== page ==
Although Carvin protested that “the government has not made that argument,” Kennedy shot back, “sometimes we think of things the government doesn’t,” and insisted that the constitutional question “is in the background of how we interpret this.” As Scotusblog noted, Kennedy later brought up the issue with the government’s lawyer, Donald Verrilli, and again suggested that the challengers’ interpretation of the statute would present a constitutional problem.

King v. Burwell Could Still Bring Obamacare Down

Oklahoma Attorney General Scott Pruitt dismissed Kennedy’s concerns in an op-ed in the Wall Street Journal yesterday, arguing that “there is no legal precedent for a finding of coercion based solely on the fact that a federal program does not work well when the states decline to assist in its implementation.” Using a carrot-and-stick approach to fund federal programs, he went on, “isn’t antithetical to federalism, it is federalism.”

‘Ccooperative federalism’—the dubious scheme upon which Medicaid and countless other federal-state programs are based.

Better to call it “cooperative federalism”—the dubious scheme upon which Medicaid and countless other federal-state programs are based. Programs that attach conditions to federal funds might be, as Pruitt says, sprinkled through U.S. Code, but at what point do those conditions become coercive—especially as states become more dependent on federal funds?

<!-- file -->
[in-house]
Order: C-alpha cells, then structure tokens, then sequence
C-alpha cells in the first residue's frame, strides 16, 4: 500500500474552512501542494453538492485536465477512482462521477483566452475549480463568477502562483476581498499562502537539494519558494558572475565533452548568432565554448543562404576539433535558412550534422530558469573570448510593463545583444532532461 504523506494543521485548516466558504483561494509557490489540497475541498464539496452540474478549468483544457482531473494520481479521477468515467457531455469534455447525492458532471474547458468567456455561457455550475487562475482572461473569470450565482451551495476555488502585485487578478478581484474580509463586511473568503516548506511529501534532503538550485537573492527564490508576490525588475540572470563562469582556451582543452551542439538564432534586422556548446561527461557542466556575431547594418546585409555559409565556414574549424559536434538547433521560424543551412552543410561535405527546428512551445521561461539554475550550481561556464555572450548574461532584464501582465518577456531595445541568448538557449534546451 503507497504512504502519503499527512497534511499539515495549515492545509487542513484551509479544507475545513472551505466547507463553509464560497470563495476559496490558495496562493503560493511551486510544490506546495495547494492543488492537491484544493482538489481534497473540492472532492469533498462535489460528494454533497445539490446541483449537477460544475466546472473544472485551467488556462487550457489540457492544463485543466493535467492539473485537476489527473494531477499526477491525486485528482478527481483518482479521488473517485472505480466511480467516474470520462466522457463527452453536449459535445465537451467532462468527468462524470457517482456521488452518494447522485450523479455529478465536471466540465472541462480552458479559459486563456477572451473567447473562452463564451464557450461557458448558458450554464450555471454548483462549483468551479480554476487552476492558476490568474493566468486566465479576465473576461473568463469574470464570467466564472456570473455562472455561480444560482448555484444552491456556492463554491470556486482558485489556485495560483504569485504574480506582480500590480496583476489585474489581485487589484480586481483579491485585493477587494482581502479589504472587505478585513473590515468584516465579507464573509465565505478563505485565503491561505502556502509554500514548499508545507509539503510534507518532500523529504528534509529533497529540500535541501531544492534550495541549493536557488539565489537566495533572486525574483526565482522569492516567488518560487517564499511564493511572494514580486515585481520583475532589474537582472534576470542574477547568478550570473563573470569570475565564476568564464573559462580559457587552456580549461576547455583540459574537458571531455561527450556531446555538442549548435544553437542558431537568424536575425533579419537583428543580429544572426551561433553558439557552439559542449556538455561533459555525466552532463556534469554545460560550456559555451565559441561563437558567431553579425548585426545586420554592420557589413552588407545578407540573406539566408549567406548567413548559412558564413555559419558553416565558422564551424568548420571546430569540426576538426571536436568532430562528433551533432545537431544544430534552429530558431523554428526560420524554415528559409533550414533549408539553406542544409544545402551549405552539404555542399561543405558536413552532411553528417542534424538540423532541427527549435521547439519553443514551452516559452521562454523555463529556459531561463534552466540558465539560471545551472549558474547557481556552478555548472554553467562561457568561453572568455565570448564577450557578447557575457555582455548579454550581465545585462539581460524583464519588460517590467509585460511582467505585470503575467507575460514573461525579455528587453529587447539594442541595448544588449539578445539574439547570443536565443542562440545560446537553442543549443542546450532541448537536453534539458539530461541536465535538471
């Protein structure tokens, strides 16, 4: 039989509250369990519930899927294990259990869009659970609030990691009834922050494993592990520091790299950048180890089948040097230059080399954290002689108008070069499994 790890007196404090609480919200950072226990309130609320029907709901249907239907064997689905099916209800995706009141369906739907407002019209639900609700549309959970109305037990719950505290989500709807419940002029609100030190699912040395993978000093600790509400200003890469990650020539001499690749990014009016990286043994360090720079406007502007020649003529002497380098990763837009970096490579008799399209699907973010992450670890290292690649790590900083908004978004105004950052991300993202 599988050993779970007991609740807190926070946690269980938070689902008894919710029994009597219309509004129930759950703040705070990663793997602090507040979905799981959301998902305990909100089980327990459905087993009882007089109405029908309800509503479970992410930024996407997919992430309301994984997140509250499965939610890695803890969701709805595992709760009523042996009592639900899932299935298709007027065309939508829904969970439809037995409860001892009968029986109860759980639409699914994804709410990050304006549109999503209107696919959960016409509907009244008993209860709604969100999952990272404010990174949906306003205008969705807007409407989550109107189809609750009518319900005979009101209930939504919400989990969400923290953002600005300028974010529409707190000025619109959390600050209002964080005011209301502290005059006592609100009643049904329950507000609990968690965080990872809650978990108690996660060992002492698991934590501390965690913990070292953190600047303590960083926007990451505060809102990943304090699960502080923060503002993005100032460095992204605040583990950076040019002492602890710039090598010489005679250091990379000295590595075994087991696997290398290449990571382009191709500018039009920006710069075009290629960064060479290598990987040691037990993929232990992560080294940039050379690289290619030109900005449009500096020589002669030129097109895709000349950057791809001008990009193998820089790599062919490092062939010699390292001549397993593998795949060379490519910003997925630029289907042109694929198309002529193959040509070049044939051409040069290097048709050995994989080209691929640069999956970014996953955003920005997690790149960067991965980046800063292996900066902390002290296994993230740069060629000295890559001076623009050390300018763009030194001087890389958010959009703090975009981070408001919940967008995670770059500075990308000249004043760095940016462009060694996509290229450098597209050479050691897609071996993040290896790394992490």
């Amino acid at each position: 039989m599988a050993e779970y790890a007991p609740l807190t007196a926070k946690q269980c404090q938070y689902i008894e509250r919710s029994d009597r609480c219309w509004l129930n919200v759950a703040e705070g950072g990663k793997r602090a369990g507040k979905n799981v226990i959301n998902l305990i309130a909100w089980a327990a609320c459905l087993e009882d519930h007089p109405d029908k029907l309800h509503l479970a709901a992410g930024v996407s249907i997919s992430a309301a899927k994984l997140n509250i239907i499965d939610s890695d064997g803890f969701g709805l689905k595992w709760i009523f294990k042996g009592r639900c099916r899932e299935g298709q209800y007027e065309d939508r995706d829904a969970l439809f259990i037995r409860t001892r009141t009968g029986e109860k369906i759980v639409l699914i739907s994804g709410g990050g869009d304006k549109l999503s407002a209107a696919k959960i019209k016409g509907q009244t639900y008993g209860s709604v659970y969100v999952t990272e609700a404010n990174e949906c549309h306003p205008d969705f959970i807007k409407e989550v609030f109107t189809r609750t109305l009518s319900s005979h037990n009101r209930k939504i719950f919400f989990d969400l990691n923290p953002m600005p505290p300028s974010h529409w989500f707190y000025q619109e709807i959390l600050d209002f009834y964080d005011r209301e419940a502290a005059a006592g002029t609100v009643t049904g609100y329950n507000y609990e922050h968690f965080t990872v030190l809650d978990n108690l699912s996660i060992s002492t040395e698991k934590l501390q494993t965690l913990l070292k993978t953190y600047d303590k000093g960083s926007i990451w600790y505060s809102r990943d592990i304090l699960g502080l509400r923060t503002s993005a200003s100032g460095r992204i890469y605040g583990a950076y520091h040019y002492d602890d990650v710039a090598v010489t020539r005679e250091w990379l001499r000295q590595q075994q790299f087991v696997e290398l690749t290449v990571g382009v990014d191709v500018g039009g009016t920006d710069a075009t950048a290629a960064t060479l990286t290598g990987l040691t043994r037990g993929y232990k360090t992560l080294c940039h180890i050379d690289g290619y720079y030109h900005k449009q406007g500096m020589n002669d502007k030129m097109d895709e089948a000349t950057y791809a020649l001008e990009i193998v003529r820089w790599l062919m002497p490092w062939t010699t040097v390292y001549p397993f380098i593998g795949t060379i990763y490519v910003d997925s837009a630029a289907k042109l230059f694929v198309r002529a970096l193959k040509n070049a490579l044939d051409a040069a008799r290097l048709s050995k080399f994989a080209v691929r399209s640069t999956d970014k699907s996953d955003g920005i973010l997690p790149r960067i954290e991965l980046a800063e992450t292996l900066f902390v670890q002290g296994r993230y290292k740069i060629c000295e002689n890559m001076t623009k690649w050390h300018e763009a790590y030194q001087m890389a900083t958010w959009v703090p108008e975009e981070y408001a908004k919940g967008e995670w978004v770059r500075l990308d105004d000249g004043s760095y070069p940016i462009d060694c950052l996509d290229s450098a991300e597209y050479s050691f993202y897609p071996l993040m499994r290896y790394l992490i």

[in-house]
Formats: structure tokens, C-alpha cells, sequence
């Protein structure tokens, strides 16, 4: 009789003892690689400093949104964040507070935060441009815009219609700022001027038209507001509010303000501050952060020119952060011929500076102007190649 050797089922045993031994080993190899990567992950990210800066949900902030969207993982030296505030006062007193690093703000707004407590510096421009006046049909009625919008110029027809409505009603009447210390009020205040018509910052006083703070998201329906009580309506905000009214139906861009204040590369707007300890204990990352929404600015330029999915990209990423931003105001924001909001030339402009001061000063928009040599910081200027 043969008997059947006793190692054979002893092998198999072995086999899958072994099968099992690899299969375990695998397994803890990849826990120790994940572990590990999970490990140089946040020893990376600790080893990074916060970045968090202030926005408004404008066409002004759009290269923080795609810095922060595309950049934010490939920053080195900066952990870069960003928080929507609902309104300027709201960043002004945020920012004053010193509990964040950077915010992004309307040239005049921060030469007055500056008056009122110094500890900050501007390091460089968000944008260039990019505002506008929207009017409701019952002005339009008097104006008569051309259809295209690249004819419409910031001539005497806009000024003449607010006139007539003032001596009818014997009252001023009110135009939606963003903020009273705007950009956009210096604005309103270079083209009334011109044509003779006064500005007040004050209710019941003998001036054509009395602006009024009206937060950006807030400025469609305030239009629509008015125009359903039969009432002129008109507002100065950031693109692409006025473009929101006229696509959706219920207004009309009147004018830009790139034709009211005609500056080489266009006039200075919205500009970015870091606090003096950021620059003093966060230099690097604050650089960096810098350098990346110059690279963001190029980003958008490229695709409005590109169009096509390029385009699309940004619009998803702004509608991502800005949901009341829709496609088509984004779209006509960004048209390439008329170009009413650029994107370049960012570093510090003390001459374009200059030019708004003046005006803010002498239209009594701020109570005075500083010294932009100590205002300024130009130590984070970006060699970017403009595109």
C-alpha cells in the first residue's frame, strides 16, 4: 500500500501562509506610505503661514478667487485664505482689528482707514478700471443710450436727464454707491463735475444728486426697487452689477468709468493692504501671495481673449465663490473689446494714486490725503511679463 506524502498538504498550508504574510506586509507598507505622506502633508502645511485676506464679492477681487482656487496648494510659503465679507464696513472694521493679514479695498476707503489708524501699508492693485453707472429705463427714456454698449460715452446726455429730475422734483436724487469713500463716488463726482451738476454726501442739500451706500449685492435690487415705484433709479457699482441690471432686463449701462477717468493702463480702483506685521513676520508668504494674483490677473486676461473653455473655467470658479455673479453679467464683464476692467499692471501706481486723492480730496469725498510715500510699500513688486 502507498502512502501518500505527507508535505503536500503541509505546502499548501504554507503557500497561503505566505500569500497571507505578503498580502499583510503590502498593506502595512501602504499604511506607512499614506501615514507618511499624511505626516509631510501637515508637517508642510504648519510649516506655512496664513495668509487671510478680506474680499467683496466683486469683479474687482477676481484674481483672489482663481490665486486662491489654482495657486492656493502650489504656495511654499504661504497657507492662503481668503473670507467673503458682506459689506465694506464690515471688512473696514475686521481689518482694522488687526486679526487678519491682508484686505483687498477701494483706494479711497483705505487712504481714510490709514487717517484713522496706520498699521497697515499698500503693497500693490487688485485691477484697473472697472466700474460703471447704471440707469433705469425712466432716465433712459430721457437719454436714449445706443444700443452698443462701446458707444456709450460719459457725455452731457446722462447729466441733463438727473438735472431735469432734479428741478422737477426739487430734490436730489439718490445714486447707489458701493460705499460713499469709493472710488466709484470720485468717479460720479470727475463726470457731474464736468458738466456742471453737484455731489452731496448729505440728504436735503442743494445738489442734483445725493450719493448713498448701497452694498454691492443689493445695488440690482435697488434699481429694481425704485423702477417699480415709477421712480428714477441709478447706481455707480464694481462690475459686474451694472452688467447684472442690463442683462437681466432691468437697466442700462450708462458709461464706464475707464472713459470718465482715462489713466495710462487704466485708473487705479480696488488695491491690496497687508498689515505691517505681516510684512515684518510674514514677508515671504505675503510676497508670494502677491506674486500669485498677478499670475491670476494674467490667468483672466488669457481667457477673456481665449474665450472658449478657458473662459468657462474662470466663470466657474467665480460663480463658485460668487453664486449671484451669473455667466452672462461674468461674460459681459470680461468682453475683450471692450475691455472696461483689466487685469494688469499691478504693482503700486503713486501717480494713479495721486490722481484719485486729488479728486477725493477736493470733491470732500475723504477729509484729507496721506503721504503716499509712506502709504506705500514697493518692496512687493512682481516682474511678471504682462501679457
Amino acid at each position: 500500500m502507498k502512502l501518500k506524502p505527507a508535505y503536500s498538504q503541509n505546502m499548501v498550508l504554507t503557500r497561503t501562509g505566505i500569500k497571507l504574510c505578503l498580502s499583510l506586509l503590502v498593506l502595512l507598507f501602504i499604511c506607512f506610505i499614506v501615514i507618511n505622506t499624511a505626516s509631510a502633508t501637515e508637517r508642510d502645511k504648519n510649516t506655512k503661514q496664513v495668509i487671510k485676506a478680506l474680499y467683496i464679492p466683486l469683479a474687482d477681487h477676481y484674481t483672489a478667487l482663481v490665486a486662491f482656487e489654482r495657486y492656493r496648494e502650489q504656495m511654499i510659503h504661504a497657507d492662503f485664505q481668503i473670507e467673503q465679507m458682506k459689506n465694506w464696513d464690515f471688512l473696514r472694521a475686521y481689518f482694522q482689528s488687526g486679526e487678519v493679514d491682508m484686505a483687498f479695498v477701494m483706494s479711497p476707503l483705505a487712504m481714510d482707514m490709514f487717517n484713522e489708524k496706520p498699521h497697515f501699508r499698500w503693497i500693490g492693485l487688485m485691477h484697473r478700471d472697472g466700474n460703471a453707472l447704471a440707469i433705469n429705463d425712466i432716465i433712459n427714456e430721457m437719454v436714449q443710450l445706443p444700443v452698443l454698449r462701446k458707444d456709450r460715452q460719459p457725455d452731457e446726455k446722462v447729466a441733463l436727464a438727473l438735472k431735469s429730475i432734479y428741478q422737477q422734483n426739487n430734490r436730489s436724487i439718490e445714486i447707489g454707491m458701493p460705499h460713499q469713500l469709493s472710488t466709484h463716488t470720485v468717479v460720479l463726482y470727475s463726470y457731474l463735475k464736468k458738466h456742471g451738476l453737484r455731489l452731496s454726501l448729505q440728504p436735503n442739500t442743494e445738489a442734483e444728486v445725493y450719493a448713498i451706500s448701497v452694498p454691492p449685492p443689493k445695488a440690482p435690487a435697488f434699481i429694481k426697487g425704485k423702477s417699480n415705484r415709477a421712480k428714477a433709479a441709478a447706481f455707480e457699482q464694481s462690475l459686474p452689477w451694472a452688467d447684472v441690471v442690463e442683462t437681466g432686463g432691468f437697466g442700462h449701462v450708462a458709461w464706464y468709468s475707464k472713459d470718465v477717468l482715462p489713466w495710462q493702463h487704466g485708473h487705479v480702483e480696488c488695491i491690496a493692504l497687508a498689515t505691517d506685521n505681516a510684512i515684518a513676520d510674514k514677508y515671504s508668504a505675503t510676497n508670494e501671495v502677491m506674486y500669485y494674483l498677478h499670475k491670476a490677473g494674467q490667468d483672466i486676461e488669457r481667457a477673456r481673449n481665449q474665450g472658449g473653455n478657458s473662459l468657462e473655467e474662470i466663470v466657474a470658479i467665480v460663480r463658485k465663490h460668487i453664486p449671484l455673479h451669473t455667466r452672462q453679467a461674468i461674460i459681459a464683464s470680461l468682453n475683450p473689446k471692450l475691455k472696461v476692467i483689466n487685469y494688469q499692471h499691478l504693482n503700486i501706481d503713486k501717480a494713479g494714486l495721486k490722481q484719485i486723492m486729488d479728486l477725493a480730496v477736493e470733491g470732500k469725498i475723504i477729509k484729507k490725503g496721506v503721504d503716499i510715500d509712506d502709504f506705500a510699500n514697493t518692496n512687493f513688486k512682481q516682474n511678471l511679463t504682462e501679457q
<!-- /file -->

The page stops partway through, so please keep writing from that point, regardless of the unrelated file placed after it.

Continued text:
Prior to NFIB, the court hadn’t found conditions on federal funding to be coercive, and indeed past precedent affirmed that some conditions on federal funds are perfectly fine. In South Dakota v. Dole the court upheld a federal statute that withheld highway funds to states that didn’t establish a legal drinking age of 21.

But if some conditions are allowed and others are not, what constitutes coercion? We don’t know yet, but NFIB established a threshold beyond which the federal government cannot go. Medicaid expansion was merely cooperative federalism on steroids, and Pruitt is too clever by half if he thinks otherwise. The major weaknesses in his argument is that NFIB left the door open to a finding of coercion in other federal-state funding schemes.

That brings us back to Kennedy and the exchanges. Kennedy’s comments suggest that he views coercion as inherent in the challengers’ argument. That will only be a problem for the challengers if the court decides the language of the statute is ambiguous, in which case the court would follow the doctrine of “constitutional avoidance,” as Jonathan Adler and others noted, and interpret the law to allow subsidies on federal exchanges.

Kennedy’s comments suggest that he views coercion as inherent in the challengers’ argument.

But if a majority of justices find the language is clear and unambiguous, as the challengers maintain, and conclude that Congress really meant to deprive states of billions in federal subsidies if they didn’t establish an exchange under Obamacare, then Kennedy might decide that this, too, is coercion—another federal “gun to the head” of the states.

If that’s where both Kennedy and Roberts land, Obamacare might well come crashing down this summer. Stay tuned.

John is the Political Editor at The Federalist. Follow him on Twitter.